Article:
Navigation is done on the overworld map, displayed on the top screen, while BMO optionally displays a map on the bottom screen.  Backtracking is frequent, but Wayforward once again masters the concept by keeping it sparse and uncommon; I’ve never caught myself expecting the need to backtrack, until I enter the dungeons.  Random monsters keep Finn and Jake alert to their changing surroundings, and a small number of items are doled out in battle that can give the player new options on the map.  Jake (the dog) also learns powers that open new sections of the map, and these are always accessed with a minimalist, but always effective press of the A button.

  Towns and social interaction are mostly a game of memorizing where the inhabitants of the Land of Ooo are.  Their professions are mostly evident from their costumes, and when unclear they always tip off their role in the story with the text dialog.  Though not immensely new, it is a system that works, and keeps the player focused on their objectives almost at all times without the need for bossy partner characters or interrupting the flow of the game.  “Hey!” “Look!”  Such annoyances are thankfully gone from Adventure Time.  I have gotten myself lost once or twice, and been stymied for a few long minutes, but got myself back on track just by reading the comments on my quest items.  All and all, I consider this perfect, if a little short (more on that latter).

  Combat is a brilliant return-to-form beat’em up.  Finn sallies into battle against multiple enemies at a go without missing a beat.  Injuries follow carelessness, and the sword will not work when Finn is low on health.  Gameover, a fate I only saw once (stop laughing!), is quick, and reloads the game from the last save point with all your gear intact.  Items increase damage dealt and taken, jump height, restore and sacrifice health, and add fire element to attacks, but as discussed above, you need to look down to use them, raising the tension for those who don’t plan ahead.  The 3D effect remains a beautiful gimmick, the game plays exactly the same in 2D but looks so much better with the depth of field.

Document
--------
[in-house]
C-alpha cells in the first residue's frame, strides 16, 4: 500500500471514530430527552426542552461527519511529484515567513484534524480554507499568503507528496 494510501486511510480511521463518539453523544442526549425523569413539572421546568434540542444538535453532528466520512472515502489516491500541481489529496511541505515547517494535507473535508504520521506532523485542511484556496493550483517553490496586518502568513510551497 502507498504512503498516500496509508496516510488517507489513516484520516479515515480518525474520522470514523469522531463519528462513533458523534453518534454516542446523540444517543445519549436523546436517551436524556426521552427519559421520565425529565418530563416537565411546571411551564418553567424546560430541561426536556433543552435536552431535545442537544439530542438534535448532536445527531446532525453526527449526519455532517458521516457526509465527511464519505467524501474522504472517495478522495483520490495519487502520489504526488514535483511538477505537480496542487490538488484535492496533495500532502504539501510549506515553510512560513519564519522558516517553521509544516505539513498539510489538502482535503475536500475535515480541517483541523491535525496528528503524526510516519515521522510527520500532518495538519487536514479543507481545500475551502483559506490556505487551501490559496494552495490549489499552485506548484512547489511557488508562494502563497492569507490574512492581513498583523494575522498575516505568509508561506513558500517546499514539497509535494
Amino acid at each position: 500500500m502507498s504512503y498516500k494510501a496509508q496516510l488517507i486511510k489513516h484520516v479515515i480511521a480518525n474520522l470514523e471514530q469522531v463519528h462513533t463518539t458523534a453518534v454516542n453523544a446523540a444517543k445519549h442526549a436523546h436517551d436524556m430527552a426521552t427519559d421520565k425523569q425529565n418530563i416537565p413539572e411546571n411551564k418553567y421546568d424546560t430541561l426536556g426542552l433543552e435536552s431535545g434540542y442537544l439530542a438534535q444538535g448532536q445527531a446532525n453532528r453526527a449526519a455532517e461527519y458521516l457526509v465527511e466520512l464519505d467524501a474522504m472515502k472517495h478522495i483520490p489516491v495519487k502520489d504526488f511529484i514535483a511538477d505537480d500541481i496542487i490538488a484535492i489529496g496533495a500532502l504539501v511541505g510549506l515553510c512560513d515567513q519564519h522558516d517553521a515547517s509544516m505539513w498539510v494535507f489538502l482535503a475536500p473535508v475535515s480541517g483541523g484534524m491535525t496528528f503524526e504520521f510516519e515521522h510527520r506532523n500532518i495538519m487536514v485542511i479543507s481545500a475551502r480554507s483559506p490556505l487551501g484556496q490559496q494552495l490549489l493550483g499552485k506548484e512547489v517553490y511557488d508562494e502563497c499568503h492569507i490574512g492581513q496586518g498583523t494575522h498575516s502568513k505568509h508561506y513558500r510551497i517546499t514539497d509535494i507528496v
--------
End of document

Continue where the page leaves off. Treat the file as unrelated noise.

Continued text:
For the most part, the game is a treat for classic gamers, and I predict dozens of “Best references to classic games in Adventure Time” articles to appear on the net in the years to come (but not from me, I promise!).  The one thing that causes me to fear, though, is the length.  I’ve already beaten two of the world dungeons last night, ostensibly the easy half of the game, but still half.  The 3DS records that I’ve been playing for 2 hours and 51 minutes.  I’ve got my hopes up for some kind of twist or extra, hard mode quest, but that’s just speculation at this point.  10 hours is a comfortable minimum for adventure games, but I confess enjoying greatly games with longer play times like Pok√©mon White (150 hours), or games with a lot of replay, such as Kid Icarus Uprising (34 hours total).

  For those fans of the show, looking for an adaptation of the show to their game system, I’m afraid that I have to leave the job of comparing the materials to their source to others.  I’ll chime in again when I’ve beaten the game, but I intend to take my time with it, so expect other content from me in the near future.